Former full enrolment in primary schools has
ceased to exist and the growing use of fees means
that it is children form poorer households who
face problems of access to pre-primary education,
extracurricular activities and remedial help. In
Russia, for example, some 5 per cent of primary
school students -- about 100,000 in each grade --
appear to be out of school. In Romania, secondary
school enrolment rates were down 14 per cent in

Deprived of society-level protection mechanisms,
children and adolescents in particular are falling
prey to drug abuse, alcohol and tobacco addiction,
violence, child prostitution, sexually transmitted
diseases including HIV/AIDS, and crime. A rapid
assessment survey of drug abuse in the Czech
Republic completed in 1996 found that drug abuse
is no longer only a problem of homeless and street
children, but is gradually becoming "normal" in
secondary schools. Among students surveyed, 14 per
cent were regular drug users and 37 per cent
reported having tried drugs at least once. Teenage
suicide is also on the increase in many countries
of the region, including all Central European
countries (except Hungary), the Baltic and many
countries of the CIS.

Finally there are also indications of increasing
child morbidity rates. The transition has seen a
marked growth in the incidence of infectious
diseases such as diphtheria and tuberculosis,
particularly in countries of the CIS. The
reappearance of these "diseases of poverty" is
especially troubling, as they had been nearly

"In short," Mr. Donohue warns, summing up the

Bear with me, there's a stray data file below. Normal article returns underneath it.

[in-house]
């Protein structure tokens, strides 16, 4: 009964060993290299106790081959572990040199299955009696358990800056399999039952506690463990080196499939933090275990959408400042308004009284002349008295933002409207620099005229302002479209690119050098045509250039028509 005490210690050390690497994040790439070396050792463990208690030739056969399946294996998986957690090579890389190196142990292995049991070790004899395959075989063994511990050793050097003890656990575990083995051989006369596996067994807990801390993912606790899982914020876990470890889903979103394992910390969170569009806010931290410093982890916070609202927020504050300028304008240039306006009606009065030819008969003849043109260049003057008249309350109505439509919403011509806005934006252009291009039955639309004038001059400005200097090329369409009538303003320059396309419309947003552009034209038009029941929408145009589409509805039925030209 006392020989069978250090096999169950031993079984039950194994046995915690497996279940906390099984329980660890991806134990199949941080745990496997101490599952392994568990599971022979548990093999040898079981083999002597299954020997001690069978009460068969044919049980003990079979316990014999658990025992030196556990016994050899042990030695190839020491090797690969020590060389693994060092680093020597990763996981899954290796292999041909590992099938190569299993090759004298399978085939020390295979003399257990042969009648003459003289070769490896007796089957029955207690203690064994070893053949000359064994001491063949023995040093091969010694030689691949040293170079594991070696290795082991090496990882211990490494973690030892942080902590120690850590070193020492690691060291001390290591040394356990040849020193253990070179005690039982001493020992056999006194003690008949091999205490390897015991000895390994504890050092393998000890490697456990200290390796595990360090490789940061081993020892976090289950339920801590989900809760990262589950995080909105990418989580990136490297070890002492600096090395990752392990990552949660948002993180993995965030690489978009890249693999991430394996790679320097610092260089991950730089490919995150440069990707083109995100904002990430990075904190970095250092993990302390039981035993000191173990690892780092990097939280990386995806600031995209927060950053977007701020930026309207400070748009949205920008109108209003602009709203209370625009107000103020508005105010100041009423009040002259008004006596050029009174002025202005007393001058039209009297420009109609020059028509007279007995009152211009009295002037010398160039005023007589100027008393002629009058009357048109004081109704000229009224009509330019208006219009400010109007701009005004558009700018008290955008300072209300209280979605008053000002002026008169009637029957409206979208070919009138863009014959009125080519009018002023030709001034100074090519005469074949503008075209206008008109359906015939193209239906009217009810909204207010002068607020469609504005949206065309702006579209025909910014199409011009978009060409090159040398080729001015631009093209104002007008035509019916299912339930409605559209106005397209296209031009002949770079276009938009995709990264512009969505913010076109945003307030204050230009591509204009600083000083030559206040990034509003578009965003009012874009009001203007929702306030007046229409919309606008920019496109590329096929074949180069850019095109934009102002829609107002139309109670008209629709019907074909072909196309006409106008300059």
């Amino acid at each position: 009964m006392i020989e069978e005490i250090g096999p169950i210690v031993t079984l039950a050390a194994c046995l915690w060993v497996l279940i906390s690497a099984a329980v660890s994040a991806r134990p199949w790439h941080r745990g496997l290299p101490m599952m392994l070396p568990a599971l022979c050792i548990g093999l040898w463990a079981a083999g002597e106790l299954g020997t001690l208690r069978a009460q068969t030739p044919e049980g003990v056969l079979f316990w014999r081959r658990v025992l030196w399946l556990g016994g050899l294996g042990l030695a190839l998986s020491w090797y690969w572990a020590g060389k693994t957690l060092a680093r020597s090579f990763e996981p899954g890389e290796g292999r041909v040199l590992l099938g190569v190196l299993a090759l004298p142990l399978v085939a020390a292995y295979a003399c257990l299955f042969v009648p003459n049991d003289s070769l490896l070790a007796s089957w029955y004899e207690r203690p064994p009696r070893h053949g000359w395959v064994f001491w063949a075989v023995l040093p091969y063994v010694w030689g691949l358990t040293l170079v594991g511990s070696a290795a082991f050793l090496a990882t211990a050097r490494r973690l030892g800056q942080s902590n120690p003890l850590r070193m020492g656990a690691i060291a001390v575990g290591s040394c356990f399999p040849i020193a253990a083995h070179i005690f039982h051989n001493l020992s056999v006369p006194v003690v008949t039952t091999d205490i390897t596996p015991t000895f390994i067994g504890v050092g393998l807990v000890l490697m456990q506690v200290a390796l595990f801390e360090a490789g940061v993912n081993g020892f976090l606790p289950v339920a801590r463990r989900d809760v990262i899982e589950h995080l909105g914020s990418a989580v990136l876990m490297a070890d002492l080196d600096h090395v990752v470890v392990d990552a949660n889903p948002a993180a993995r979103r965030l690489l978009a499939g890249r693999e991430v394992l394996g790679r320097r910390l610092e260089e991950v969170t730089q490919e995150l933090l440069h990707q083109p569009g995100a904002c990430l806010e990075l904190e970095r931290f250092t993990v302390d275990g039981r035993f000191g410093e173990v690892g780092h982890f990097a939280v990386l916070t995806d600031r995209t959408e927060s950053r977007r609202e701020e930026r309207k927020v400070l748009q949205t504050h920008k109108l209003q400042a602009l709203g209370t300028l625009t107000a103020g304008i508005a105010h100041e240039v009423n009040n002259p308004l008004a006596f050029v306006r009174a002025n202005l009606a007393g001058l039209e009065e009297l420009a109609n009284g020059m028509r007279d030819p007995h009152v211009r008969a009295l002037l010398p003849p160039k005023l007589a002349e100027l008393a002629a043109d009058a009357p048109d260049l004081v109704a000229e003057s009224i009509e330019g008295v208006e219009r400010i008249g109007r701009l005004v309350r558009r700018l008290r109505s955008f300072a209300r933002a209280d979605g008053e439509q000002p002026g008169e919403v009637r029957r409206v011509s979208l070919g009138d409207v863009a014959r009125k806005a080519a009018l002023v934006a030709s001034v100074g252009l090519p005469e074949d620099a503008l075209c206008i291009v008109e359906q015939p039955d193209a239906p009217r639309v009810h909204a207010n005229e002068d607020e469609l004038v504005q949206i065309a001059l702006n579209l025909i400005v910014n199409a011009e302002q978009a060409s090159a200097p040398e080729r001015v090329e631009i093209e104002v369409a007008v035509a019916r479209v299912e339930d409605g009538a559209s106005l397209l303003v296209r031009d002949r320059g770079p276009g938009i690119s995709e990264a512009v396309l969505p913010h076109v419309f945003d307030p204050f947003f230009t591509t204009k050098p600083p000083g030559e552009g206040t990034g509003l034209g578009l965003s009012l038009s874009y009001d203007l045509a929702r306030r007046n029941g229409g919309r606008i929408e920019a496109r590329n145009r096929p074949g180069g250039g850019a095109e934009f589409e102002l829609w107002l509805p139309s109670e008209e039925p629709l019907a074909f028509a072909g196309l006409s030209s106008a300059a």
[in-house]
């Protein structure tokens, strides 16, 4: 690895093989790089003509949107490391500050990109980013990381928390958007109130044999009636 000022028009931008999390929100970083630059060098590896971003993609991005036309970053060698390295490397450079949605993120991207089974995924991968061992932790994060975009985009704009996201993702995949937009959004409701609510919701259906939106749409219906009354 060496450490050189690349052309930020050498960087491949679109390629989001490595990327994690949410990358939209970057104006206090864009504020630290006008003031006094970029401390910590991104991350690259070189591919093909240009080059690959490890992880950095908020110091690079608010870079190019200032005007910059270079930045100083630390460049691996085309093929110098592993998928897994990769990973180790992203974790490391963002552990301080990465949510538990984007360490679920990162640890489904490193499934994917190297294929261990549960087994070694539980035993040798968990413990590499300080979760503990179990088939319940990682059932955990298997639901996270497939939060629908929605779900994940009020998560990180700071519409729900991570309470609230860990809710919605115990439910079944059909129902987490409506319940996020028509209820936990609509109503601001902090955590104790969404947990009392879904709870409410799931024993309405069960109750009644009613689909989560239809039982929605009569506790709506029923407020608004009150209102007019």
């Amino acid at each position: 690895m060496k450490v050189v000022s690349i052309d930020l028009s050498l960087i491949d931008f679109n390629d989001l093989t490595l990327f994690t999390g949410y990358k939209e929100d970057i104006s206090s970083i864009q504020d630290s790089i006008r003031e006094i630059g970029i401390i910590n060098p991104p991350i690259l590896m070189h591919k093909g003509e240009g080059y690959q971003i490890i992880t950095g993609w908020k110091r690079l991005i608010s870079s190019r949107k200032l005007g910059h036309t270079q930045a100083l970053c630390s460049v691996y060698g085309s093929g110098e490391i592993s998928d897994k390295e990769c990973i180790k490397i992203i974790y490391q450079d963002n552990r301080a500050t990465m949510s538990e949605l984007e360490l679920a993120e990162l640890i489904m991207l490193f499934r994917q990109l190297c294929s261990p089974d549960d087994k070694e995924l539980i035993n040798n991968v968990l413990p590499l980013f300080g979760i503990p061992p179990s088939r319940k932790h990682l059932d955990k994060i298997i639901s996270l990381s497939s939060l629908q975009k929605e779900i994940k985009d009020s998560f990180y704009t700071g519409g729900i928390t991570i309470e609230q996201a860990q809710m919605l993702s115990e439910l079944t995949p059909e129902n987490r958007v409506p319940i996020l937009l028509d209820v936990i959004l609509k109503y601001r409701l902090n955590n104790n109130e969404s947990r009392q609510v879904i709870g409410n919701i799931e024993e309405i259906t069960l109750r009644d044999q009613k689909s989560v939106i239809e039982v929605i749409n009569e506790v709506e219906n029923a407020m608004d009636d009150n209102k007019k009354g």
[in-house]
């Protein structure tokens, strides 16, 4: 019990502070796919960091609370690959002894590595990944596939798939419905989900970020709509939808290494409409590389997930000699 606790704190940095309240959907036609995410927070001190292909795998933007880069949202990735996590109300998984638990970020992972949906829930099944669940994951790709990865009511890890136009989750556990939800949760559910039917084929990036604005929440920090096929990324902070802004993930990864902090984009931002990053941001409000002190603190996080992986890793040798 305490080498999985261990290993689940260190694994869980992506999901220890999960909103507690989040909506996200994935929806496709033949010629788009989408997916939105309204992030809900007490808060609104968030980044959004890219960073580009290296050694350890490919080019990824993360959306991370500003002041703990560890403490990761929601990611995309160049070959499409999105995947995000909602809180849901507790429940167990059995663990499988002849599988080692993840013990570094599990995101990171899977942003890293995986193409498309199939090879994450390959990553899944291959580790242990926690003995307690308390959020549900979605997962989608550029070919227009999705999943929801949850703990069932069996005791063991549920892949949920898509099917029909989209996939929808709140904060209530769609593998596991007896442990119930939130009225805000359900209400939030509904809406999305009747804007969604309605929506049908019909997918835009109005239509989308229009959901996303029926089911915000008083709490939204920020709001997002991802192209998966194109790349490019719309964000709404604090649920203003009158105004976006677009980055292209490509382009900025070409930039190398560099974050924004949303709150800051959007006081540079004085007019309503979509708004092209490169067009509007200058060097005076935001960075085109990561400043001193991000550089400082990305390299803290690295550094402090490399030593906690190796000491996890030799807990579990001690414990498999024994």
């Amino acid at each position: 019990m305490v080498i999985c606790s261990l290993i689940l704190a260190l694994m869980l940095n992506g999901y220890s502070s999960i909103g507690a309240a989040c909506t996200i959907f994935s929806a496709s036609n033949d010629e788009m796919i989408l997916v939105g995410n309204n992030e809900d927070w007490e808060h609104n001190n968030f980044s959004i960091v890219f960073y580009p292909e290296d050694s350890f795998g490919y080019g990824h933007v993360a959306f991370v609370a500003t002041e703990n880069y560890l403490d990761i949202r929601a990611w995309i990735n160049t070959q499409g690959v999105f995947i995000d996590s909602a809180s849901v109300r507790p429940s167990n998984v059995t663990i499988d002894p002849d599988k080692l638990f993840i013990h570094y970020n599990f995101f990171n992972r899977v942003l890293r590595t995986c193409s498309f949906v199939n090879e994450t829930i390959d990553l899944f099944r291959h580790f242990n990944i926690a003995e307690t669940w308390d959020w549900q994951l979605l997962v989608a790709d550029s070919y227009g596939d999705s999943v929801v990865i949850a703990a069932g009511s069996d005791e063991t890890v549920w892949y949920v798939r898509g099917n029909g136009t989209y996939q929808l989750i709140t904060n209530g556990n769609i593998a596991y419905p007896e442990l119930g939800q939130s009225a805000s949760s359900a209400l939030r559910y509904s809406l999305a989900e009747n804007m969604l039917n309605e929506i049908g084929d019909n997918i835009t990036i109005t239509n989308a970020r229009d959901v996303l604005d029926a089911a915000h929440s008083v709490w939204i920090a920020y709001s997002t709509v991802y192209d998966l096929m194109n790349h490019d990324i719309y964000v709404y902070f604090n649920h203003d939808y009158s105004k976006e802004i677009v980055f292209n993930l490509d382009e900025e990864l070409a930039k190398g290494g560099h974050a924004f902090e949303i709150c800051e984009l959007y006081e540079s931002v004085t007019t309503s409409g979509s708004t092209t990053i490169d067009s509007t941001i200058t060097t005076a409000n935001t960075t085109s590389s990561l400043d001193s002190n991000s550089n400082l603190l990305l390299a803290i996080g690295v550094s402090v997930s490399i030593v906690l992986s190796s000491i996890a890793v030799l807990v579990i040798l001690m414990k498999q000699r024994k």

conclusions of the report, "it may prove much more
difficult to address adequately the risk
situations than was anticipated at the close of
the 1980s.

"Traditional family support systems offering cash
benefits and in-kind services in many cases do not
reach the needy or provide appropriate help. There
is an acute need in the whole region to encourage
and bolster the development of a full new
infrastructure of family support, focusing on
providing a flexible range of community-based
social services for parents and children in need.
These could be provided by local and national
governments as well as, with public encouragement,
the voluntary and private sector. Health,
education and social welfare agencies need to work
together to provide such services. All the
governments of this region have signed the
Convention on the Rights of the Child. It is time
to turn the promises of the Convention into
reality and put the needs of children first."

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[But at least those people are free. And everyone knows that everything
was much worse in communism, people just didn't know. Boundless
expansion! May the money be with you.]